For instance, you'll need to make sure your editorial calendars are planned out ahead of time. This will make it easier for you to write all of the content that you need during the holidays. After the content (blog posts, ebooks, SlideShares -- whatever works best for you) is written, schedule it for publication over the course of November and December. If you don’t have an editorial calendar already, you can create your template using this document.
It's also imperative to continue monitoring your social media accounts. Use your preferred social monitoring tool to track holiday keywords so you can respond proactively. You can even create a few canned responses based on the keywords you've researched.
American Express has a section on promotion through social media where it includes its hashtag #ShopSmall as well as lazy tweets and posts that can be used for businesses to promote their participation in the holiday.
5) Optimize your keywords.
If you choose to use PPC for your holiday campaign -- and you might want to, it could provide that quick, temporary boost you need for a holiday campaign -- you have a couple things to consider.
First, think about when your audience is searching for your brand -- or keywords relating to your brand. If you're a B2B business, you may see the highest engagement during working hours. Conversely, B2C businesses may see higher traffic during nights and weekends.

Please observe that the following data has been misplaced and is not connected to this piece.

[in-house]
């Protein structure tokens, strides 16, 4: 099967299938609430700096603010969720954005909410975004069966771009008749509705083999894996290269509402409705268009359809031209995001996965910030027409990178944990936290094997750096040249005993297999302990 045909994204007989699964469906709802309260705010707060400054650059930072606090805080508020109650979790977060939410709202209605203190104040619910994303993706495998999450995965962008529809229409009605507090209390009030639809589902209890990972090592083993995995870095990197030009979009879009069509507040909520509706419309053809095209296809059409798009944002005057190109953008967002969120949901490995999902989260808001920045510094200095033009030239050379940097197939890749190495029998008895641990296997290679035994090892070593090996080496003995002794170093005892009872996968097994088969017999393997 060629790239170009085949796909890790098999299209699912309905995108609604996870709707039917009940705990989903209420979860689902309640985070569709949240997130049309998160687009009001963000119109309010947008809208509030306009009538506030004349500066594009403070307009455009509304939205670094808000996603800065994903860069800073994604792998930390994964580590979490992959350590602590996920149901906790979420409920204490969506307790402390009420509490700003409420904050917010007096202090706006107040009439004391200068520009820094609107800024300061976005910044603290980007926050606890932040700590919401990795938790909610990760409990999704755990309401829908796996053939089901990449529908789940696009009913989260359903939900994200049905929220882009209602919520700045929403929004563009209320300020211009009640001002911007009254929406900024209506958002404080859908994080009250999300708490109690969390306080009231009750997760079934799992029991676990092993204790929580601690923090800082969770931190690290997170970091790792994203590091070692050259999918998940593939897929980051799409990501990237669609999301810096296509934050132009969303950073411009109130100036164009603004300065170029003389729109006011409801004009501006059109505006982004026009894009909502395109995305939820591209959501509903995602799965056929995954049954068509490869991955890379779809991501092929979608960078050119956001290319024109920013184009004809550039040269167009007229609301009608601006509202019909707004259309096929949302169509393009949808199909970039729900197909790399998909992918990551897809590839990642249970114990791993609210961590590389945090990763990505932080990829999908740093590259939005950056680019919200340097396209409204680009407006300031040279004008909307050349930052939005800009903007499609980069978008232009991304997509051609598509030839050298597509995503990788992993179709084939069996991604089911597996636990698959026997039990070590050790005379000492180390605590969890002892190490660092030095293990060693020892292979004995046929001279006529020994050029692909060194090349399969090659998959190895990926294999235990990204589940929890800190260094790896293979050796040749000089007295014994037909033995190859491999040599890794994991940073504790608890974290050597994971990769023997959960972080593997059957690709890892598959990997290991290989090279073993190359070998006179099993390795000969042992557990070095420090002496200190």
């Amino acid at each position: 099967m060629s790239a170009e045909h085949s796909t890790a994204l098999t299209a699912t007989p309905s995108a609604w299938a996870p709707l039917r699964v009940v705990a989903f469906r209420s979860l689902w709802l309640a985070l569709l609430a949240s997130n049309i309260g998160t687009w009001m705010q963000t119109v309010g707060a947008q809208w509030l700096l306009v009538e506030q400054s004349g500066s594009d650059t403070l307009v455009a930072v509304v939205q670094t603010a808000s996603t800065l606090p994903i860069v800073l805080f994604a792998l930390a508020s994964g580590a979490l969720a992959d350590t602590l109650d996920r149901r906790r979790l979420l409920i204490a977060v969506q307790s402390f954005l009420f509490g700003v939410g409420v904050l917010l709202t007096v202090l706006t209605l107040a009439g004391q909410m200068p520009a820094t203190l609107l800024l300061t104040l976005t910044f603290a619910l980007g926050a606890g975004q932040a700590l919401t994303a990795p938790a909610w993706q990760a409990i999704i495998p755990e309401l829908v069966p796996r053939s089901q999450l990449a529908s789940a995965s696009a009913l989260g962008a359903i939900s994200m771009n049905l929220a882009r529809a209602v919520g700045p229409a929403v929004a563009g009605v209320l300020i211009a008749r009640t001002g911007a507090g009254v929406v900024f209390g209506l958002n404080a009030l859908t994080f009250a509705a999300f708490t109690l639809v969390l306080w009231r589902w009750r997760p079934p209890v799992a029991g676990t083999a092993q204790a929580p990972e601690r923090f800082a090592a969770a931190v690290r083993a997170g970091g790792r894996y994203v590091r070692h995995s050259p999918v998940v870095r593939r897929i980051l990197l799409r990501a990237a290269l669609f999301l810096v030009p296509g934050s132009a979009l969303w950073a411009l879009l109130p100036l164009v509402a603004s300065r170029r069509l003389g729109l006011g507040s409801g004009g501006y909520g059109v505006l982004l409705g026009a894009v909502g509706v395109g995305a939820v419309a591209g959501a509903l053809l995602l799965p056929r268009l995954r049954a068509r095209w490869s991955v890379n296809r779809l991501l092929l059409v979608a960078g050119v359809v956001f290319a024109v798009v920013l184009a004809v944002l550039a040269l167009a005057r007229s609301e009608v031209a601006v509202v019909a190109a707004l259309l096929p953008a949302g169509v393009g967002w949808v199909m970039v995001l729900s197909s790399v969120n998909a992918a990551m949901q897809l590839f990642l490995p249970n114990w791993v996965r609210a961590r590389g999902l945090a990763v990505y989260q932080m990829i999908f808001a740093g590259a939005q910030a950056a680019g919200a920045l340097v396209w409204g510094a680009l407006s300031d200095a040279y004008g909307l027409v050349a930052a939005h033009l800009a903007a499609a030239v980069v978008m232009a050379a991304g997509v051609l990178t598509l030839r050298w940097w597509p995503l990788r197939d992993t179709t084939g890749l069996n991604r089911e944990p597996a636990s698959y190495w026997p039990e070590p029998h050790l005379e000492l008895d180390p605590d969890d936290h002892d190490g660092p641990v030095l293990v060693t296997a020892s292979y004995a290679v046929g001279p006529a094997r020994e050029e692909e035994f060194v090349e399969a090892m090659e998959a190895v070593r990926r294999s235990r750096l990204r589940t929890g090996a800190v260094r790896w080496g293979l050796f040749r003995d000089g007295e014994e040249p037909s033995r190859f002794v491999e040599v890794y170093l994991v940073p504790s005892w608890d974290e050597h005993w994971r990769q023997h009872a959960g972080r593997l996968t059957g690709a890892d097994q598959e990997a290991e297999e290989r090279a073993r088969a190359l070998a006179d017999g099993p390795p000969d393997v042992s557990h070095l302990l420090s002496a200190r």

Next, create copy for your ad. Think about what's going through your audience's minds when they're searching. Are they looking for gifts for family? Colleagues? Last-minute gifts? Create your ad copy with your audience in mind to craft an ad that will make sense for them and grab their attention while they are in a rush for the holiday season.
6) Consider planning an event.
The holiday season is the perfect time to plan an event. But before you start buying Christmas lights and other holiday decorations, figure out the exact purpose of your event.
What goals are you trying to achieve? How will the event make it easier for you to reach your audience? Having an event just for the sake of having an event defeats the purpose, but setting clear goals that can be accomplished by throwing a get-together or party makes sense.